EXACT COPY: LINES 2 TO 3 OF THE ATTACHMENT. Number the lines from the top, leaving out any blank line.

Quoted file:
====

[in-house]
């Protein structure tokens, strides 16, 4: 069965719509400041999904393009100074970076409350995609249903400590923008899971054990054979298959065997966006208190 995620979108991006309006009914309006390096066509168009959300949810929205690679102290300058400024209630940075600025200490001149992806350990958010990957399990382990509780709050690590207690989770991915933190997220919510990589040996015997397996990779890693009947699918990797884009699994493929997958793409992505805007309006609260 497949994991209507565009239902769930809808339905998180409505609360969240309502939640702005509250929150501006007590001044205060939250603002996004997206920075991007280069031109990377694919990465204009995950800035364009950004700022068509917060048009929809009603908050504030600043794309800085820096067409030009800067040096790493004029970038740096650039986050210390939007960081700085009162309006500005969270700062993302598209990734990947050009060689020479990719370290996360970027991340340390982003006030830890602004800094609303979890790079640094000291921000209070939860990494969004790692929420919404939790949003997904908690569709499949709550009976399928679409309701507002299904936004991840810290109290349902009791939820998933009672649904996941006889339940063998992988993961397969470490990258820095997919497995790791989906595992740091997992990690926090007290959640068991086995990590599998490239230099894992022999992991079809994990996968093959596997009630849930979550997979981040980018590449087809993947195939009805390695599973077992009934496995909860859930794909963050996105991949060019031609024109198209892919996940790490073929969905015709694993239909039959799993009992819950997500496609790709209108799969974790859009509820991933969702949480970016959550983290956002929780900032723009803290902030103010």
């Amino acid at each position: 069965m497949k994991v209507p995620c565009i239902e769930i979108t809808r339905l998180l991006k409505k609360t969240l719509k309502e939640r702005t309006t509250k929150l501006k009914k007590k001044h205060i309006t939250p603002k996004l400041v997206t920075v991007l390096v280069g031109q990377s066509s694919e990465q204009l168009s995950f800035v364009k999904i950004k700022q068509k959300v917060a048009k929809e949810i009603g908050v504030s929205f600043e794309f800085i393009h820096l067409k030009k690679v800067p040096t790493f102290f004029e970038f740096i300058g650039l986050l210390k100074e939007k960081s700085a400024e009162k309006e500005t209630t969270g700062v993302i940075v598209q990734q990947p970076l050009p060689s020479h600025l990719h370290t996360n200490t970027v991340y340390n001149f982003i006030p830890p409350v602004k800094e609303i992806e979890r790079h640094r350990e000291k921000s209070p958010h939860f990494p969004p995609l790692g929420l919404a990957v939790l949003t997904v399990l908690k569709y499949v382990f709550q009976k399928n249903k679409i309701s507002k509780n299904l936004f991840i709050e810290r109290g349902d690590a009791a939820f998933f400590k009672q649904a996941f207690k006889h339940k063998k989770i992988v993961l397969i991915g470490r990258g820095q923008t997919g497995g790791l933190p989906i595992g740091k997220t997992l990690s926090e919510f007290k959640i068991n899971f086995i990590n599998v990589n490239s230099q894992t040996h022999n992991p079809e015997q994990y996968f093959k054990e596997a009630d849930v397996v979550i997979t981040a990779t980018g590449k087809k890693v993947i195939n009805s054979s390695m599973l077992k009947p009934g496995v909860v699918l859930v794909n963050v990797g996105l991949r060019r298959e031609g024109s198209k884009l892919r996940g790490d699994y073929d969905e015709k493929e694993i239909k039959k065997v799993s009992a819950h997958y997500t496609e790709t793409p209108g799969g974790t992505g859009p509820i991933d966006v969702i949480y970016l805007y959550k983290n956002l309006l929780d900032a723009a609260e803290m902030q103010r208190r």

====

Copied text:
């Protein structure tokens, strides 16, 4: 069965719509400041999904393009100074970076409350995609249903400590923008899971054990054979298959065997966006208190 995620979108991006309006009914309006390096066509168009959300949810929205690679102290300058400024209630940075600025200490001149992806350990958010990957399990382990509780709050690590207690989770991915933190997220919510990589040996015997397996990779890693009947699918990797884009699994493929997958793409992505805007309006609260 497949994991209507565009239902769930809808339905998180409505609360969240309502939640702005509250929150501006007590001044205060939250603002996004997206920075991007280069031109990377694919990465204009995950800035364009950004700022068509917060048009929809009603908050504030600043794309800085820096067409030009800067040096790493004029970038740096650039986050210390939007960081700085009162309006500005969270700062993302598209990734990947050009060689020479990719370290996360970027991340340390982003006030830890602004800094609303979890790079640094000291921000209070939860990494969004790692929420919404939790949003997904908690569709499949709550009976399928679409309701507002299904936004991840810290109290349902009791939820998933009672649904996941006889339940063998992988993961397969470490990258820095997919497995790791989906595992740091997992990690926090007290959640068991086995990590599998490239230099894992022999992991079809994990996968093959596997009630849930979550997979981040980018590449087809993947195939009805390695599973077992009934496995909860859930794909963050996105991949060019031609024109198209892919996940790490073929969905015709694993239909039959799993009992819950997500496609790709209108799969974790859009509820991933969702949480970016959550983290956002929780900032723009803290902030103010």
């Amino acid at each position: 069965m497949k994991v209507p995620c565009i239902e769930i979108t809808r339905l998180l991006k409505k609360t969240l719509k309502e939640r702005t309006t509250k929150l501006k009914k007590k001044h205060i309006t939250p603002k996004l400041v997206t920075v991007l390096v280069g031109q990377s066509s694919e990465q204009l168009s995950f800035v364009k999904i950004k700022q068509k959300v917060a048009k929809e949810i009603g908050v504030s929205f600043e794309f800085i393009h820096l067409k030009k690679v800067p040096t790493f102290f004029e970038f740096i300058g650039l986050l210390k100074e939007k960081s700085a400024e009162k309006e500005t209630t969270g700062v993302i940075v598209q990734q990947p970076l050009p060689s020479h600025l990719h370290t996360n200490t970027v991340y340390n001149f982003i006030p830890p409350v602004k800094e609303i992806e979890r790079h640094r350990e000291k921000s209070p958010h939860f990494p969004p995609l790692g929420l919404a990957v939790l949003t997904v399990l908690k569709y499949v382990f709550q009976k399928n249903k679409i309701s507002k509780n299904l936004f991840i709050e810290r109290g349902d690590a009791a939820f998933f400590k009672q649904a996941f207690k006889h339940k063998k989770i992988v993961l397969i991915g470490r990258g820095q923008t997919g497995g790791l933190p989906i595992g740091k997220t997992l990690s926090e919510f007290k959640i068991n899971f086995i990590n599998v990589n490239s230099q894992t040996h022999n992991p079809e015997q994990y996968f093959k054990e596997a009630d849930v397996v979550i997979t981040a990779t980018g590449k087809k890693v993947i195939n009805s054979s390695m599973l077992k009947p009934g496995v909860v699918l859930v794909n963050v990797g996105l991949r060019r298959e031609g024109s198209k884009l892919r996940g790490d699994y073929d969905e015709k493929e694993i239909k039959k065997v799993s009992a819950h997958y997500t496609e790709t793409p209108g799969g974790t992505g859009p509820i991933d966006v969702i949480y970016l805007y959550k983290n956002l309006l929780d900032a723009a609260e803290m902030q103010r208190r």